A state judge on Monday tossed former East Baton Rouge Parish Attorney Mary Roper’s defamation lawsuit against Mayor Pro Tem Chandler Loupe, which accused the council member of sullying her name in his quest to have her fired.

In addition to dismissing the case, State District Judge Timothy Kelley also ordered Roper to pay Loupe’s legal expenses. Loupe, who was represented by attorney Murphy Foster, argued he was both entitled to free speech and protected by legislative privilege that allows public officials not to be legally punished for statements made in a legislative forum.

Tensions between a faction of the Metro Council and Roper, a veteran of the Parish Attorney’s Office, bubbled up last spring.

Loupe led the charge to fire Roper in September, when he criticized her management of the office and revisited disagreements between the two over her tenure.

Before she was fired, Roper covertly recorded a conversation between her and Loupe where he apologized for the way he had treated her in the past, according to her lawsuit.

Loupe said he was not investigating her but later told the Metro Council that he did investigate her, according to her lawsuit.

Roper could not be reached for comment Monday.

Her attorney, Dale Baringer, said Roper has not decided whether to appeal.

“What is unfortunate for Ms. Roper is that Mr. Loupe has something that neither she nor any other common citizen like you or I have, and that is an absolute license to lie,” Baringer wrote in an email. “Judge Kelley’s ruling is premised in the fact that legislators have an absolute privilege that protects them from any criminal or civil prosecution whatsoever for anything they say during legislative debate, whether it be before Congress, the state legislatures or the city and parish governing bodies.”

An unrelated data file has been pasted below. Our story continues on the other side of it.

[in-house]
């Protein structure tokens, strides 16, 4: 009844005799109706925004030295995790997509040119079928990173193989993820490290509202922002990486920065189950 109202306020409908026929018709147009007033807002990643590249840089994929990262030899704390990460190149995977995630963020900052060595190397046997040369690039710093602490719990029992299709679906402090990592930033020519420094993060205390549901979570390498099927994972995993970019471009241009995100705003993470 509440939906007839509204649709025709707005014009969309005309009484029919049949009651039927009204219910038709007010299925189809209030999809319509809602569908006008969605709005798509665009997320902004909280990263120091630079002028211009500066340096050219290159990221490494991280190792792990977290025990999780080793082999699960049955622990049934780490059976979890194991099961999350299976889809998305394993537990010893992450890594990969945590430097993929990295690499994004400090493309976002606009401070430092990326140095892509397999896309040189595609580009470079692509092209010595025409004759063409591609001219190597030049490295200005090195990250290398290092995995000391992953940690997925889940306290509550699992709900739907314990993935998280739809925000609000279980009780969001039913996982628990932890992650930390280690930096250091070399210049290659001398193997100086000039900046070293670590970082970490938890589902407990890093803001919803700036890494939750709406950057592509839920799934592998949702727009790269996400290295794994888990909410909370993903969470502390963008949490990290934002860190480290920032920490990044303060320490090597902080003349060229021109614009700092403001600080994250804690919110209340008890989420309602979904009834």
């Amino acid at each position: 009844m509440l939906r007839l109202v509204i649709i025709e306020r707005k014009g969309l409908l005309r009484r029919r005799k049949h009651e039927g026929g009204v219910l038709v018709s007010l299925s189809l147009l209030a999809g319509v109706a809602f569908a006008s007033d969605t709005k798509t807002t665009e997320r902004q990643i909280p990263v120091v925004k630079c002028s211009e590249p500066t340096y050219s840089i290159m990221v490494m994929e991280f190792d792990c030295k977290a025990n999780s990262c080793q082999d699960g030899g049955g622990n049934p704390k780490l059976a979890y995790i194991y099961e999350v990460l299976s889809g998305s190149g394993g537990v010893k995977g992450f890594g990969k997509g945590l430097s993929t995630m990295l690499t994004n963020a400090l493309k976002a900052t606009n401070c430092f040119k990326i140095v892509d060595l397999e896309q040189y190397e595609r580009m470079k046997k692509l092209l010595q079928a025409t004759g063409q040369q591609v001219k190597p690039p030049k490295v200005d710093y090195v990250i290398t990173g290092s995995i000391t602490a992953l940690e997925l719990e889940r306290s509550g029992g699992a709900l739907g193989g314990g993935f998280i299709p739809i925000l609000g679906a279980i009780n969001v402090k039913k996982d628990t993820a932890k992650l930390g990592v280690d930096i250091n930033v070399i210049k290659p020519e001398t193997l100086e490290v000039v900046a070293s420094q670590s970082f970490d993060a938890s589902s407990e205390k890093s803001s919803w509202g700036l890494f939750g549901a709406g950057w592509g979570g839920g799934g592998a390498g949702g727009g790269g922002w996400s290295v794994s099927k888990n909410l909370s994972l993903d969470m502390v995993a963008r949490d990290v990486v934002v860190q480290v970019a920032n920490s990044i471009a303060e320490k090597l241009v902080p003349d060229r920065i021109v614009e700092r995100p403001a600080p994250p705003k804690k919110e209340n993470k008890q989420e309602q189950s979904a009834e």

Baringer said an individual’s right to free speech deserves protection, but so does a person’s right to protect themselves from being “dragged through the mud” because of false statements.

Roper’s defamation lawsuit walked through her choppy time as parish attorney starting in 2008 and said Loupe wanted to fire her from the start. The lawsuit accused Loupe of linking Roper to a former city-parish employee who was trying to sell a city-parish computer program as his own.

Loupe audited Roper’s office and asked her to take a paid administrative leave, according to the lawsuit. Then in September, Loupe delivered an impassioned 15-minute speech asking Metro Council members to join him in removing Roper as parish attorney.

The Metro Council voted 8-3 to fire Roper.

“At the September 10, 2014, Metro Council special meeting, as a result of Loupe’s false statements, Roper was removed from her position as Parish Attorney,” her lawsuit reads.

Foster’s motion for dismissal said Roper did not have a case for defamation and that Loupe’s statements could not be used against him.

“The issues in this case arise in the context of Loupe’s right of petition and free speech under the United States and the Louisiana Constitutions and that they are ‘in connection with a public issue,’ ” reads Foster’s special motion to strike.

Roper’s lawsuit against Loupe is one of several she has filed against the city-parish. Another public records lawsuit she filed against multiple Metro Council members and the city-parish is pending.